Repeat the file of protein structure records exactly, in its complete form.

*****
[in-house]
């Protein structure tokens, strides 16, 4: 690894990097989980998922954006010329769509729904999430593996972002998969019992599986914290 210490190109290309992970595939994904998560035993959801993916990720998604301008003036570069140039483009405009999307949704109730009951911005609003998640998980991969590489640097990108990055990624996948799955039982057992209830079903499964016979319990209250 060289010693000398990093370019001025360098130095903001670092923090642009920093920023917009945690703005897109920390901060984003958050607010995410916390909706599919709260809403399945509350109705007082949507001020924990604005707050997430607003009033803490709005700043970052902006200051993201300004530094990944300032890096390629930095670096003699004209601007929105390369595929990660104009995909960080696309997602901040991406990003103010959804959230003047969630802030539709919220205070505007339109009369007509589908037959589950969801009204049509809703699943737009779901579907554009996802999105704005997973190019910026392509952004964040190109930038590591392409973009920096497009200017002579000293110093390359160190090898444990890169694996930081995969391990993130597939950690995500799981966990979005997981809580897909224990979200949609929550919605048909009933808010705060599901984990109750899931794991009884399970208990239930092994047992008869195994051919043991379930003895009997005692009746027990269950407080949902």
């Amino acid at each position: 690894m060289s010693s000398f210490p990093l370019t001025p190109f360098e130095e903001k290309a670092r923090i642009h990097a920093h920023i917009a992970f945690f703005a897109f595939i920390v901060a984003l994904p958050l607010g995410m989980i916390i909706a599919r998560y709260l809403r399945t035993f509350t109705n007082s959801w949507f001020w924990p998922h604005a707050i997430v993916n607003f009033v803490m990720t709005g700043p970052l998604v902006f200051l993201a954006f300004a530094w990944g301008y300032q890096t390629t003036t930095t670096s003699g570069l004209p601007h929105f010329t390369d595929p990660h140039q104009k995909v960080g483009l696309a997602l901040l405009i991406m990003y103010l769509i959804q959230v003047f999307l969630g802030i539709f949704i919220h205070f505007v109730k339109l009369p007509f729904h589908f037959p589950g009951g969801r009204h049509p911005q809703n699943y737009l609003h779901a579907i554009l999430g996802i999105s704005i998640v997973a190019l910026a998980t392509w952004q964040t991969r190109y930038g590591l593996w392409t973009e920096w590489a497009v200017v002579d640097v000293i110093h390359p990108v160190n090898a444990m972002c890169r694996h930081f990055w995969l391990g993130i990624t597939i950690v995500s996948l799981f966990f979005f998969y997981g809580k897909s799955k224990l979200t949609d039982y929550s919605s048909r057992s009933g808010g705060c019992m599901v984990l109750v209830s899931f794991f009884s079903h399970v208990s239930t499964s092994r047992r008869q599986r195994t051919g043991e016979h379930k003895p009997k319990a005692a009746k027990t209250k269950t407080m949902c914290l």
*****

[in-house]
């Protein structure tokens, strides 16, 4: 690894990097989980998922954006010329769509729904999430593996972002998969019992599986914290 210490190109290309992970595939994904998560035993959801993916990720998604301008003036570069140039483009405009999307949704109730009951911005609003998640998980991969590489640097990108990055990624996948799955039982057992209830079903499964016979319990209250 060289010693000398990093370019001025360098130095903001670092923090642009920093920023917009945690703005897109920390901060984003958050607010995410916390909706599919709260809403399945509350109705007082949507001020924990604005707050997430607003009033803490709005700043970052902006200051993201300004530094990944300032890096390629930095670096003699004209601007929105390369595929990660104009995909960080696309997602901040991406990003103010959804959230003047969630802030539709919220205070505007339109009369007509589908037959589950969801009204049509809703699943737009779901579907554009996802999105704005997973190019910026392509952004964040190109930038590591392409973009920096497009200017002579000293110093390359160190090898444990890169694996930081995969391990993130597939950690995500799981966990979005997981809580897909224990979200949609929550919605048909009933808010705060599901984990109750899931794991009884399970208990239930092994047992008869195994051919043991379930003895009997005692009746027990269950407080949902």
């Amino acid at each position: 690894m060289s010693s000398f210490p990093l370019t001025p190109f360098e130095e903001k290309a670092r923090i642009h990097a920093h920023i917009a992970f945690f703005a897109f595939i920390v901060a984003l994904p958050l607010g995410m989980i916390i909706a599919r998560y709260l809403r399945t035993f509350t109705n007082s959801w949507f001020w924990p998922h604005a707050i997430v993916n607003f009033v803490m990720t709005g700043p970052l998604v902006f200051l993201a954006f300004a530094w990944g301008y300032q890096t390629t003036t930095t670096s003699g570069l004209p601007h929105f010329t390369d595929p990660h140039q104009k995909v960080g483009l696309a997602l901040l405009i991406m990003y103010l769509i959804q959230v003047f999307l969630g802030i539709f949704i919220h205070f505007v109730k339109l009369p007509f729904h589908f037959p589950g009951g969801r009204h049509p911005q809703n699943y737009l609003h779901a579907i554009l999430g996802i999105s704005i998640v997973a190019l910026a998980t392509w952004q964040t991969r190109y930038g590591l593996w392409t973009e920096w590489a497009v200017v002579d640097v000293i110093h390359p990108v160190n090898a444990m972002c890169r694996h930081f990055w995969l391990g993130i990624t597939i950690v995500s996948l799981f966990f979005f998969y997981g809580k897909s799955k224990l979200t949609d039982y929550s919605s048909r057992s009933g808010g705060c019992m599901v984990l109750v209830s899931f794991f009884s079903h399970v208990s239930t499964s092994r047992r008869q599986r195994t051919g043991e016979h379930k003895p009997k319990a005692a009746k027990t209250k269950t407080m949902c914290l």